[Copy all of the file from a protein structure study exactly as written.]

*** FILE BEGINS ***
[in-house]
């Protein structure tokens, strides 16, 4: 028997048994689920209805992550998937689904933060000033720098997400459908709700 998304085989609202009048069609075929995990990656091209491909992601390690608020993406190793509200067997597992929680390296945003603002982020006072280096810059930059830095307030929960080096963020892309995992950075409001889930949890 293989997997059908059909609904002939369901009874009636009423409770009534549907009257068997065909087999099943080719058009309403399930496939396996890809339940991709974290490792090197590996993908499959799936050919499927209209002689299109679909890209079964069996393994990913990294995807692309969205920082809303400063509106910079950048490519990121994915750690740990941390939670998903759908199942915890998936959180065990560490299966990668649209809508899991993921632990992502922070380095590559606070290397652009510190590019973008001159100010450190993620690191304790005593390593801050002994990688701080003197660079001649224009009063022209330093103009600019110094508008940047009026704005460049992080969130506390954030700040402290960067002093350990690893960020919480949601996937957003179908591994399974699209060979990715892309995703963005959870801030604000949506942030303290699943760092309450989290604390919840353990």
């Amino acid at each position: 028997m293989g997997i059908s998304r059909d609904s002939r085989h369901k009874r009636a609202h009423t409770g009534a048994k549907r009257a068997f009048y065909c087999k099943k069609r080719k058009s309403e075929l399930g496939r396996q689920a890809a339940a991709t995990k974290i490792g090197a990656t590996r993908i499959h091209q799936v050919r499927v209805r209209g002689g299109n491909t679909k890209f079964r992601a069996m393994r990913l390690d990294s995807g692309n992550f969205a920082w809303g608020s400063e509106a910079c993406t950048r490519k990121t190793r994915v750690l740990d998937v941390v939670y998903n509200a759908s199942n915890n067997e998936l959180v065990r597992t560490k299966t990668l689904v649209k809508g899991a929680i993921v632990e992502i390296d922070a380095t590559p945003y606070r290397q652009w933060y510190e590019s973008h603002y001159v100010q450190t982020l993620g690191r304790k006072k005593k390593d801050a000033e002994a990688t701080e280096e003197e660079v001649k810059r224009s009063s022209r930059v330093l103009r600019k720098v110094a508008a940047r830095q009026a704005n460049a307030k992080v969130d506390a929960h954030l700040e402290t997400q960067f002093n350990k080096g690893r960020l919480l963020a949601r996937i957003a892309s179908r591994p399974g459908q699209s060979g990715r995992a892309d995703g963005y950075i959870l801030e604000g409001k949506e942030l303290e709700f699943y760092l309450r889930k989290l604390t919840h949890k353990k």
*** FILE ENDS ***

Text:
[in-house]
């Protein structure tokens, strides 16, 4: 028997048994689920209805992550998937689904933060000033720098997400459908709700 998304085989609202009048069609075929995990990656091209491909992601390690608020993406190793509200067997597992929680390296945003603002982020006072280096810059930059830095307030929960080096963020892309995992950075409001889930949890 293989997997059908059909609904002939369901009874009636009423409770009534549907009257068997065909087999099943080719058009309403399930496939396996890809339940991709974290490792090197590996993908499959799936050919499927209209002689299109679909890209079964069996393994990913990294995807692309969205920082809303400063509106910079950048490519990121994915750690740990941390939670998903759908199942915890998936959180065990560490299966990668649209809508899991993921632990992502922070380095590559606070290397652009510190590019973008001159100010450190993620690191304790005593390593801050002994990688701080003197660079001649224009009063022209330093103009600019110094508008940047009026704005460049992080969130506390954030700040402290960067002093350990690893960020919480949601996937957003179908591994399974699209060979990715892309995703963005959870801030604000949506942030303290699943760092309450989290604390919840353990």
């Amino acid at each position: 028997m293989g997997i059908s998304r059909d609904s002939r085989h369901k009874r009636a609202h009423t409770g009534a048994k549907r009257a068997f009048y065909c087999k099943k069609r080719k058009s309403e075929l399930g496939r396996q689920a890809a339940a991709t995990k974290i490792g090197a990656t590996r993908i499959h091209q799936v050919r499927v209805r209209g002689g299109n491909t679909k890209f079964r992601a069996m393994r990913l390690d990294s995807g692309n992550f969205a920082w809303g608020s400063e509106a910079c993406t950048r490519k990121t190793r994915v750690l740990d998937v941390v939670y998903n509200a759908s199942n915890n067997e998936l959180v065990r597992t560490k299966t990668l689904v649209k809508g899991a929680i993921v632990e992502i390296d922070a380095t590559p945003y606070r290397q652009w933060y510190e590019s973008h603002y001159v100010q450190t982020l993620g690191r304790k006072k005593k390593d801050a000033e002994a990688t701080e280096e003197e660079v001649k810059r224009s009063s022209r930059v330093l103009r600019k720098v110094a508008a940047r830095q009026a704005n460049a307030k992080v969130d506390a929960h954030l700040e402290t997400q960067f002093n350990k080096g690893r960020l919480l963020a949601r996937i957003a892309s179908r591994p399974g459908q699209s060979g990715r995992a892309d995703g963005y950075i959870l801030e604000g409001k949506e942030l303290e709700f699943y760092l309450r889930k989290l604390t919840h949890k353990k």